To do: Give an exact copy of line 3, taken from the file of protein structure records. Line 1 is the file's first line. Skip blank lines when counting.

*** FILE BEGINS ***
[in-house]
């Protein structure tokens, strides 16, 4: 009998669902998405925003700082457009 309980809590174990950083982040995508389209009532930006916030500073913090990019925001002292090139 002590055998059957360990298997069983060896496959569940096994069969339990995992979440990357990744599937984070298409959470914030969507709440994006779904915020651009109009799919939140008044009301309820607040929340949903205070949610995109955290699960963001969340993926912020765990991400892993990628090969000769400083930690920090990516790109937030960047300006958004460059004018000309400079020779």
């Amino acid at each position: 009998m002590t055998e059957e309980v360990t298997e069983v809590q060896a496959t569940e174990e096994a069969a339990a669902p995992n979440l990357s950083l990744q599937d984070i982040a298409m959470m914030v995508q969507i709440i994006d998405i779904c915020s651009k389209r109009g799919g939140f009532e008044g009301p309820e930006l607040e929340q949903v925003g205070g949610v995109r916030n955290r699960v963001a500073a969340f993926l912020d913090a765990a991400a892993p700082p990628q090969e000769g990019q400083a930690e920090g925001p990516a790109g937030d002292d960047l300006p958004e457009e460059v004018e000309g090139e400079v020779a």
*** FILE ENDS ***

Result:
């Amino acid at each position: 009998m002590t055998e059957e309980v360990t298997e069983v809590q060896a496959t569940e174990e096994a069969a339990a669902p995992n979440l990357s950083l990744q599937d984070i982040a298409m959470m914030v995508q969507i709440i994006d998405i779904c915020s651009k389209r109009g799919g939140f009532e008044g009301p309820e930006l607040e929340q949903v925003g205070g949610v995109r916030n955290r699960v963001a500073a969340f993926l912020d913090a765990a991400a892993p700082p990628q090969e000769g990019q400083a930690e920090g925001p990516a790109g937030d002292d960047l300006p958004e457009e460059v004018e000309g090139e400079v020779a």